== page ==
International cement giant Holcim, which operates in 70 countries worldwide and has sizeable stakes in ACC and Ambuja Cements, said while announcing September quarter results, “In the third quarter (July-September), the global economy declined much more than expected. Holcim is expecting that the course of business will remain difficult in the coming months.”
On its Indian operations, Holcim said, “In a number of market regions, growth in cement consumption was slightly muted. Rising cement imports from Pakistan led to tougher competition in some places. During the monsoon season, northern India and large parts of Bihar and Uttar Pradesh were plagued by land slides and severe flooding which temporarily halted cement deliveries at ACC and Ambuja Cements.”
According to the president of All India Mini Cement Manufacturers’ Association and managing director of Hemadri Cements Ltd, K. Gopi Prasad, the first casualty in the cement industry would be the blended cement capacity, which is estimated to be around 20% of the industry’s overall capacity.
“Apart from cutting down on the blended cement production, the industry will also prefer not to push the expansion projects,” he said.
South India, where growth is projected to be around 12%, provides a bit of comfort to players based in this region.
The vice-chairman and managing director of India Cements, N. Srinivasan, says, “Though there seems to be some slowdown in real estate in the southern region, I am yet to see similar slowdown in the infrastructure sector here. The cement industry here has been recording a growth of around 12% for the last few years and it is unlikely to see any significant moderation in growth. As regards the overall Indian market, we need to wait and see what will be the exact impact of slowdown.”
Gopi Prasad said, the pricing pressure would be witnessed mostly in the regions with excess capacities and slowdown in realty and infrastructure. “The cement industry in Andhra Pradesh (AP) may not feel the heat for at least another nine months on account of government spend on roads, ports, housing and irrigation.”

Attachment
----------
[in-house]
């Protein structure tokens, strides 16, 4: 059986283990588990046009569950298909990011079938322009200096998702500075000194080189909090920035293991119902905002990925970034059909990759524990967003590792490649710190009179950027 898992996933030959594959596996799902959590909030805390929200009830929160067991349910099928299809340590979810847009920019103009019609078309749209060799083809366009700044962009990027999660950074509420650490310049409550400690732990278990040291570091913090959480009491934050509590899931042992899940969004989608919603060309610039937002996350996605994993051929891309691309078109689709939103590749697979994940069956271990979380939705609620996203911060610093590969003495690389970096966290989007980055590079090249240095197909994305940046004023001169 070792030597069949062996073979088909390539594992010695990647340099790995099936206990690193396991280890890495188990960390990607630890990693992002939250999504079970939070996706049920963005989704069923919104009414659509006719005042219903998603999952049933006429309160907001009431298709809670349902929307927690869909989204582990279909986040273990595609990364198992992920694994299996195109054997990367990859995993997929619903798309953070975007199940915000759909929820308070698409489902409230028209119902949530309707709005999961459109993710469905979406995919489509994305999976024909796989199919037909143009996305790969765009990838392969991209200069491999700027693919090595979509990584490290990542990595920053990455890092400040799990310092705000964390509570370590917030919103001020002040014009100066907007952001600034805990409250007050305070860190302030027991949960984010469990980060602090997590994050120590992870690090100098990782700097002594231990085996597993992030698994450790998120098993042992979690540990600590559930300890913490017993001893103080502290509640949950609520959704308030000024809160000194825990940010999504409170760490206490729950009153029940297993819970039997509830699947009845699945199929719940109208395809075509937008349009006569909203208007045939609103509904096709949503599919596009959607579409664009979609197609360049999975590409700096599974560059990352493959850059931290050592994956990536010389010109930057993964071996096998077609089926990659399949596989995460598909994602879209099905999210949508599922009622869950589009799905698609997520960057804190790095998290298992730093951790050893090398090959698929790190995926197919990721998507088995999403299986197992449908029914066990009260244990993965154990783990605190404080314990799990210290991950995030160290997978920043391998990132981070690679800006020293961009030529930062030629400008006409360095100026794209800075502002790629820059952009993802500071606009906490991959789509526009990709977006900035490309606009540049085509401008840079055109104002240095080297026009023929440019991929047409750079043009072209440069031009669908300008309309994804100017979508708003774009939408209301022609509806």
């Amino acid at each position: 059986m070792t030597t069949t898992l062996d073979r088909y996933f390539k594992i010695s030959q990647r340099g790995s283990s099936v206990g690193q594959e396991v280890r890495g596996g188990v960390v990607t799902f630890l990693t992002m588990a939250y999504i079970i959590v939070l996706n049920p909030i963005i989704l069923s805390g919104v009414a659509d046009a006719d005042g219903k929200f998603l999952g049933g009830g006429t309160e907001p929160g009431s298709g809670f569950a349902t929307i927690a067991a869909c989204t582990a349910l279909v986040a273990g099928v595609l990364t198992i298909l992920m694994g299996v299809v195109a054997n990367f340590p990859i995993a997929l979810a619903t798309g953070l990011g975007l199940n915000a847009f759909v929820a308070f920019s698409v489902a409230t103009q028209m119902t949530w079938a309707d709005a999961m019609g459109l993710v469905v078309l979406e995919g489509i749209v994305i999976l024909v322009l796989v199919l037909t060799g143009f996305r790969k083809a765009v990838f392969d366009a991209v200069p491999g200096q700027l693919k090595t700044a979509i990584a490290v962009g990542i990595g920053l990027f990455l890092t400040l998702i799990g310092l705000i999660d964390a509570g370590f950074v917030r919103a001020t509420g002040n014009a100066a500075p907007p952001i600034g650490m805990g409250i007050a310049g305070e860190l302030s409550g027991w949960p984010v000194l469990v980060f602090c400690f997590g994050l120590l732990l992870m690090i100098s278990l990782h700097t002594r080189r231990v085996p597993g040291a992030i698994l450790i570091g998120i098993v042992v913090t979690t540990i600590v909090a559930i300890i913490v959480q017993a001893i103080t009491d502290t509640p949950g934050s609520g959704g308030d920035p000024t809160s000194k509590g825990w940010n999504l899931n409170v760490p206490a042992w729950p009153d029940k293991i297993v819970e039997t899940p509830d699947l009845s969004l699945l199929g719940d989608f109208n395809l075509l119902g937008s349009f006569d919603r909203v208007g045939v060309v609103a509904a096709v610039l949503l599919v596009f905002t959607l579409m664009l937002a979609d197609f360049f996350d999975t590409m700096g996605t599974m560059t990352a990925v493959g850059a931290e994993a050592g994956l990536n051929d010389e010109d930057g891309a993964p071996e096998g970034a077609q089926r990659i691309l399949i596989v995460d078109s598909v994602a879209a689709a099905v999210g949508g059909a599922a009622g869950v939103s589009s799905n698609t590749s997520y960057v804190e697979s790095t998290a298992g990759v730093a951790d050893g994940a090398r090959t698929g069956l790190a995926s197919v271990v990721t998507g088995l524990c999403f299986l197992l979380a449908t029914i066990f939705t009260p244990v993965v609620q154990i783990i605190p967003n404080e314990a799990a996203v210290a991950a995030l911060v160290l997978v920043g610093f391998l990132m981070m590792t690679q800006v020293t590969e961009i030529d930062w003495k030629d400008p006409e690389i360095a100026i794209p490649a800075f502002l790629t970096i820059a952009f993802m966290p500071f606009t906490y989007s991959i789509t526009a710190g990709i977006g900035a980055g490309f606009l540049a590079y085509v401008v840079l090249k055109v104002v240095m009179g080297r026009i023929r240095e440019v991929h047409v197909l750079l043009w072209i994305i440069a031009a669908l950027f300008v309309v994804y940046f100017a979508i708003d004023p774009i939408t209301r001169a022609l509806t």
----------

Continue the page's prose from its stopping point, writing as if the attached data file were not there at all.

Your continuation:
On the declining capacity utilizations in the industry, the managing director of Hyderabad-based Bheema Cements Ltd, S.R.B. Ramesh Chandro, said it is good to have cushion in the capacity since cement utilization is dependent on the seasons in every year. “Otherwise, during summer the country will cringe for cement supply.”
S. Srekanth Reddy, managing director of Sagar Cements Ltd, says pressure on cement prices would vary from region to region based on the concentration of cement manufacturing capacities. “Even within AP, the pressure could be felt more in the southern facilities where about 60% of the state’s new capacities are coming up. Southern AP mainly caters to the needs of the Chennai and Bangalore markets.”
Motilal Oswal’s Gandhi notes that cement demand in September quarter in the south and east grew 12.7% and 13.6%, respectively, while demand in northern region was flat, central was up 2.6% and western region by 7%.
“We expect cement prices to remain stable in the west and south markets, given strong demand growth. However, prices are under pressure in the northern, central and eastern regions due to weak demand and new capacities commissioning operations,” he cautions.
Sagar’s Reddy says manufacturers have no choice but to stick to their capacity expansion plans despite the current slowdown. “In view of cyclicality of the industry, the manufacturers never plan or postpone their capacity additions based on the present day realities,” he claims. “We are going ahead with our capacity expansion programme of adding 2.25mt, to our existing 2.5mt, at Gulbarga, Karnataka, which will take off in 36 months.”